Red Flag 15-1: Simulating Modern Warfare at Nellis Air Force Base

Over the past 40 years the US Air Force-sponsored Red Flag exercise has established itself as the premier integrated air warfare exercise in the world.

The first of 2015’s 4 scheduled Red Flags is taking place at Nellis AFB from Jan. 26 to Feb. 13 with two mission windows (mid afternoon and early evening) flown each day. Each daily mission involves approx. 60-70 aircraft with each aircraft type representing a specific capability set utilized to accomplish the mission objectives.

Forces are divided in Red Air (hostile) and Blue Air (friendly). Red Air is primarily flown by the 64th Aggressor Squadron of Nellis AFB flying F-16s and F-15Cs painted colorfully, and trained specifically to use tactics representing hostile forces. In this particular Red Flag F-15Es from Seymour Johnson AFB, NC also mixed it up by representing strikers (ground attack) flying on the side of Red Air.

F-16 Aggressors

Missions are flown over the Nevada Test and Training Range (NTTR) which covers 12,000 sq. miles of airspace in central Nevada (5,000 sq m restricted range plus the adjacent 7,000 sq m Military Operating Area (MOA).

While Red Flag may have been seen in the past as an international air combat exercise, it is now much more. This exercise represents the cutting edge of training, and as such now includes unmanned aerial vehicles (UAVs), space assets, electronic warfare, the latest radar systems and cyber security threats. Every effort is made to simulate the known and anticipated tactics of a potential adversary. While difficult for the casual mind to conceive how all these threats are simulated, suffice it to say Red Flag integrates all threats and capabilities in a full on simulated war environment for the war of today and tomorrow. Blue Air receives specific mission objectives to achieve in this dynamic, high threat environment.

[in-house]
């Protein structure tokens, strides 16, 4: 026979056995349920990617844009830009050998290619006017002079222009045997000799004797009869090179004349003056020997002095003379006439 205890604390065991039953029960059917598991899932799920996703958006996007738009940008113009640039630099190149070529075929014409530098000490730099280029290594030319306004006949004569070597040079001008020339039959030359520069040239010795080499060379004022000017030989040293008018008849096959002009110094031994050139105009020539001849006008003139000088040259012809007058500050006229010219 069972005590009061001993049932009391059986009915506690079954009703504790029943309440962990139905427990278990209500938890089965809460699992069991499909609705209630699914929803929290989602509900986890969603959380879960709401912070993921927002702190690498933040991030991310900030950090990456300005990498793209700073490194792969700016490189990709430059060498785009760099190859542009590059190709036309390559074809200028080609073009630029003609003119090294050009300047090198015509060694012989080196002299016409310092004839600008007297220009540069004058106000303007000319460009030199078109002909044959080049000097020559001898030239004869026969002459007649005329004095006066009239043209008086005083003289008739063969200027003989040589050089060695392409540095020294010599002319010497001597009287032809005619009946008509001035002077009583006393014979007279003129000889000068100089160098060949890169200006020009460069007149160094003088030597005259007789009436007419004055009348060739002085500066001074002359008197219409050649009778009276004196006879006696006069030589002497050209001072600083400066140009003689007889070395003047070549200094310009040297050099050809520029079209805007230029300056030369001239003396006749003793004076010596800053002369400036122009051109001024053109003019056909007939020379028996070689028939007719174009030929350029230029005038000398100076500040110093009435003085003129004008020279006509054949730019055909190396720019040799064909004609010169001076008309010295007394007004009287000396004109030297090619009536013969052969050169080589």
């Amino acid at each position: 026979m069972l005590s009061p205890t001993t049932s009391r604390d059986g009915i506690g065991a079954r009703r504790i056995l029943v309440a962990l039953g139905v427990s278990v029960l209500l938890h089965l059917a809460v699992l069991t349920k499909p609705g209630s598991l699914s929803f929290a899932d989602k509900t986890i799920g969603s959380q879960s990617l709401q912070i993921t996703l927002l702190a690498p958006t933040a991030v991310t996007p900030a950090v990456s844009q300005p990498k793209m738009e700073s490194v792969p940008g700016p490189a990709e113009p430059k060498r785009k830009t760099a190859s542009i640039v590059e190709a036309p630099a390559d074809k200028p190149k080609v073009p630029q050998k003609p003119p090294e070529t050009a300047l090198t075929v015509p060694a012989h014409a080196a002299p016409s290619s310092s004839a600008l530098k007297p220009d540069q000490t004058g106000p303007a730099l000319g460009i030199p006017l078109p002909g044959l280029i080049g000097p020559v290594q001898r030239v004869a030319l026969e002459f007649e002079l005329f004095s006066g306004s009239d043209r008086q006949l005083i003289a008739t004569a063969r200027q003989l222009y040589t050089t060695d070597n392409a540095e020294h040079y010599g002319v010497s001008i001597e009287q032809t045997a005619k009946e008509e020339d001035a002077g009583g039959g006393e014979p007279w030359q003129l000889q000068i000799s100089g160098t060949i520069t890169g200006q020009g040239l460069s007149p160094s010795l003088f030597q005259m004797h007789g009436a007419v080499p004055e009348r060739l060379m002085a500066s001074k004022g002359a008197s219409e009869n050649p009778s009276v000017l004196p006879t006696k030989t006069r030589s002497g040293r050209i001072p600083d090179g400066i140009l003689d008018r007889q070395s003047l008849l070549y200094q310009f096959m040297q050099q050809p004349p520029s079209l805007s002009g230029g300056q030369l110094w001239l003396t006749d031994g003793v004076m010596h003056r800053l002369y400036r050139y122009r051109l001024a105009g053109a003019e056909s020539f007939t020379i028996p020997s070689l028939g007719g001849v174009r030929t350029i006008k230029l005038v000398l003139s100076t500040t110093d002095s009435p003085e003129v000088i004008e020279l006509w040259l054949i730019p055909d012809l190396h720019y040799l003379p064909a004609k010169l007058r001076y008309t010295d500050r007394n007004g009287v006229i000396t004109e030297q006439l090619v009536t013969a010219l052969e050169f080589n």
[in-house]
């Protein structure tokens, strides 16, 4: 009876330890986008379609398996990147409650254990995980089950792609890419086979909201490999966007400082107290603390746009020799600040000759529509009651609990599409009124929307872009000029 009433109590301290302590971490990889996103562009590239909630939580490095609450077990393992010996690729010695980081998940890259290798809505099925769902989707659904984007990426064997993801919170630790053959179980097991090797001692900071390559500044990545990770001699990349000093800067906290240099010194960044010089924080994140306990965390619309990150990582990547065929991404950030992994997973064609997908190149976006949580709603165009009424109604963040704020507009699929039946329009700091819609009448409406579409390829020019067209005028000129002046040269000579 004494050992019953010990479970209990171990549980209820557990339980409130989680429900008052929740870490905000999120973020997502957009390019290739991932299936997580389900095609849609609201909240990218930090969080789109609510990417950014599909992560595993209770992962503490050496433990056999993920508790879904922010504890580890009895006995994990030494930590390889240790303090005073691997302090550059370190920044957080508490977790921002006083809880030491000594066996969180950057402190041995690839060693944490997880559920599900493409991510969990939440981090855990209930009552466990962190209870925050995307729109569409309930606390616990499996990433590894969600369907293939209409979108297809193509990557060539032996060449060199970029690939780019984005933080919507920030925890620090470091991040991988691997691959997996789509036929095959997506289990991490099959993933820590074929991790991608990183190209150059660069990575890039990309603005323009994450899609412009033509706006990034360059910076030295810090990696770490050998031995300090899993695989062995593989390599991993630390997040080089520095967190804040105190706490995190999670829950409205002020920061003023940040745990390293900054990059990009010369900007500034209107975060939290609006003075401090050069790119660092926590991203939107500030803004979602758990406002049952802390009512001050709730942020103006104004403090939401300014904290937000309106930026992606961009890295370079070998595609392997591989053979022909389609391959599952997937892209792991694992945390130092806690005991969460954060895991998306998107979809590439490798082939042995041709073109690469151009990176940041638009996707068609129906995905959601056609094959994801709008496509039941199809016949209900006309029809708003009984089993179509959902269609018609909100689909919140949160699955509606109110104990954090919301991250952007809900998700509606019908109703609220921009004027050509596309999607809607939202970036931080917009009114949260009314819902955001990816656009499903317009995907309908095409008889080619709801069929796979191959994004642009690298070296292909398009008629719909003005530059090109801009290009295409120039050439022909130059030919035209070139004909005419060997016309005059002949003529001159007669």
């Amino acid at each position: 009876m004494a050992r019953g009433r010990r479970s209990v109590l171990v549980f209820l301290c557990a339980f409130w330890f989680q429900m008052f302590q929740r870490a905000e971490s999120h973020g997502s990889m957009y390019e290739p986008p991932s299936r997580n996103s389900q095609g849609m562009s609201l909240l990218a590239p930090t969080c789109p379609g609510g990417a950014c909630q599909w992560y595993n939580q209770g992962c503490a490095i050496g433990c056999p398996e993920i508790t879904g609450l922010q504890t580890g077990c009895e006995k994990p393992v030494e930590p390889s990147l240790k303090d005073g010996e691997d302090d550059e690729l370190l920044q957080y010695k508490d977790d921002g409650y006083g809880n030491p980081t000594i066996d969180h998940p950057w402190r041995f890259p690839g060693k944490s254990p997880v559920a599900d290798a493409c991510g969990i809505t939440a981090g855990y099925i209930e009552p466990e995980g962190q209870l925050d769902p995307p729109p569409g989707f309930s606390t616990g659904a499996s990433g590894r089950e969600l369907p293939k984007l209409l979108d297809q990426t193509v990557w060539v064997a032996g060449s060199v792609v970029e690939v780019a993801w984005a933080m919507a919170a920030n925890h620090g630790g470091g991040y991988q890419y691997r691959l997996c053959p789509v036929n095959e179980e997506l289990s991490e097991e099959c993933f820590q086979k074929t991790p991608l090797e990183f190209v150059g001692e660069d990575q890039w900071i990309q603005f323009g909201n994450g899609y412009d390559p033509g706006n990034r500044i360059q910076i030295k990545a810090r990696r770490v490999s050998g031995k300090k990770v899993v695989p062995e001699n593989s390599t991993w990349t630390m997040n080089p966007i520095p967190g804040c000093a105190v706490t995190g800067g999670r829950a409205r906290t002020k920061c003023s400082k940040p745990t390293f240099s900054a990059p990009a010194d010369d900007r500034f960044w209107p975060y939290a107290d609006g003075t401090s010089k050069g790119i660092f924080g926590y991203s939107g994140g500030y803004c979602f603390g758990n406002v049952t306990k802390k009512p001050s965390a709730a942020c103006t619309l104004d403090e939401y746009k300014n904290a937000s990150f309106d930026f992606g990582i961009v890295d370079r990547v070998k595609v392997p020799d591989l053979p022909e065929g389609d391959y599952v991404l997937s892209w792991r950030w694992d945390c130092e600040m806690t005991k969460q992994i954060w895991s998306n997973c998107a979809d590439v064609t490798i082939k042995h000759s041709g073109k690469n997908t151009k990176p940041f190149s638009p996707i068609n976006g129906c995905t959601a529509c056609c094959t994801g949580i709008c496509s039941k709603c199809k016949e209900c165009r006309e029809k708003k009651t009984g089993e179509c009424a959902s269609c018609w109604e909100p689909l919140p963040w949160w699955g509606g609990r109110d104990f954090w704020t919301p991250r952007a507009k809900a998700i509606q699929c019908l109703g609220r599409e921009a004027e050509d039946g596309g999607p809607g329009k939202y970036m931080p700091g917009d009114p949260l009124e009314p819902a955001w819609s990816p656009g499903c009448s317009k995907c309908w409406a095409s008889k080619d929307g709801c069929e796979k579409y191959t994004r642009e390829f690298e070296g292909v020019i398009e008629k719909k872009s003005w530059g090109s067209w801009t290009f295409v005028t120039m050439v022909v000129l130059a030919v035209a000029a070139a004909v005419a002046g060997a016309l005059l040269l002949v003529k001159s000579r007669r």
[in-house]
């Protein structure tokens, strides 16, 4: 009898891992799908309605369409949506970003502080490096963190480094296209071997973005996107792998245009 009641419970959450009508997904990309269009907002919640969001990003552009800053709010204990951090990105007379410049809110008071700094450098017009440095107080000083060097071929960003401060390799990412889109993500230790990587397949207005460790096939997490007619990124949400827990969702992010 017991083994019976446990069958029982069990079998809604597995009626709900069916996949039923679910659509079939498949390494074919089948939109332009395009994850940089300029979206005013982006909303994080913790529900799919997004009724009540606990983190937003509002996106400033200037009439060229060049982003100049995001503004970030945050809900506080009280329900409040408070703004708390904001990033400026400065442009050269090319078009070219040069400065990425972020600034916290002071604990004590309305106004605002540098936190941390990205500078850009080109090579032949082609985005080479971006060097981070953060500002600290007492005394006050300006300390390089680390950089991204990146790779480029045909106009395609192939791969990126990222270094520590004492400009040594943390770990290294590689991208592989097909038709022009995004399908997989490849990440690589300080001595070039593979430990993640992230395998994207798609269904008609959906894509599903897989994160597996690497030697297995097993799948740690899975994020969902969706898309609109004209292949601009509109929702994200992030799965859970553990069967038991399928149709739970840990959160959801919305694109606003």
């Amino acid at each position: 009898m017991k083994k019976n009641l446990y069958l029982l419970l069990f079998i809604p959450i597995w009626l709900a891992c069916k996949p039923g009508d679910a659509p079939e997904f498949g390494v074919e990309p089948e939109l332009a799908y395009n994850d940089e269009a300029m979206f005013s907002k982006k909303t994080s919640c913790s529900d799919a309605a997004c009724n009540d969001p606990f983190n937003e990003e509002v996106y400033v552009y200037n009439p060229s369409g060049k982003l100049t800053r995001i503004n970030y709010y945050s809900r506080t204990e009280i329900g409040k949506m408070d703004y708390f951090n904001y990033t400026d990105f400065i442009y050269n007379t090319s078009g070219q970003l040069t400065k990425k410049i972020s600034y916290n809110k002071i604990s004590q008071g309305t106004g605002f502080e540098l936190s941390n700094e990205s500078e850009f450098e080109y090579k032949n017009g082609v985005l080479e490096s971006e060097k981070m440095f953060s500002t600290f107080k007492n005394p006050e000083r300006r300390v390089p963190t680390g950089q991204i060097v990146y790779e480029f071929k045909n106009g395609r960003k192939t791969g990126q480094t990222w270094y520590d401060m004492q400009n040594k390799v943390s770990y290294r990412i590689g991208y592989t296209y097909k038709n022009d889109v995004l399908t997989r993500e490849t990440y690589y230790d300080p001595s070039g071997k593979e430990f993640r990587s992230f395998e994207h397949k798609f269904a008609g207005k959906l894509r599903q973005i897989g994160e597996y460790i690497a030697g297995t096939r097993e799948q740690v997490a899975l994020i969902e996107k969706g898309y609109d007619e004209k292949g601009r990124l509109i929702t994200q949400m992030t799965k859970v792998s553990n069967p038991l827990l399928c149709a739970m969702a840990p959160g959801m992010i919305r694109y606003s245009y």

F-15C close up

Red Flag 2015-1 included US Air Force, Navy, Marine & Air National Guard units, as well as Participation from the Royal Air Force (RAF) and the Royal Australian Air Force (RAAF), a roster of participating aircraft and units is available here. While many of the aircraft roles are understood, Flight Lt Andrew North, 1 Air Control Center, RAF Scampton, noted that the RAF Typhoons flew primarily in the “Swing Role” carrying Paveway 4s with the objective to fight their way in, drop their ordinance, and fight their way out.

Typhoon taxi

This is not the first time the RAF Typhoons have carried the Paveway 4s, but it is a recently added capability. The RAF Typhoons also worked on tactical integration with the F-22 Raptors in Air to Air combat versus the Red Air forces.

B-2 Pilot, Captain Brandon “Bloc” Bond, 393rd Bomb Squadron, Whiteman AFB noted that the B-2s were configured to carry virtually any capable weapon (non-nuclear) in their inventory – all the way up to the Master Ordinance Penetrator, the Bunker Busting 30,000 lb GBU-57.

B-2 landing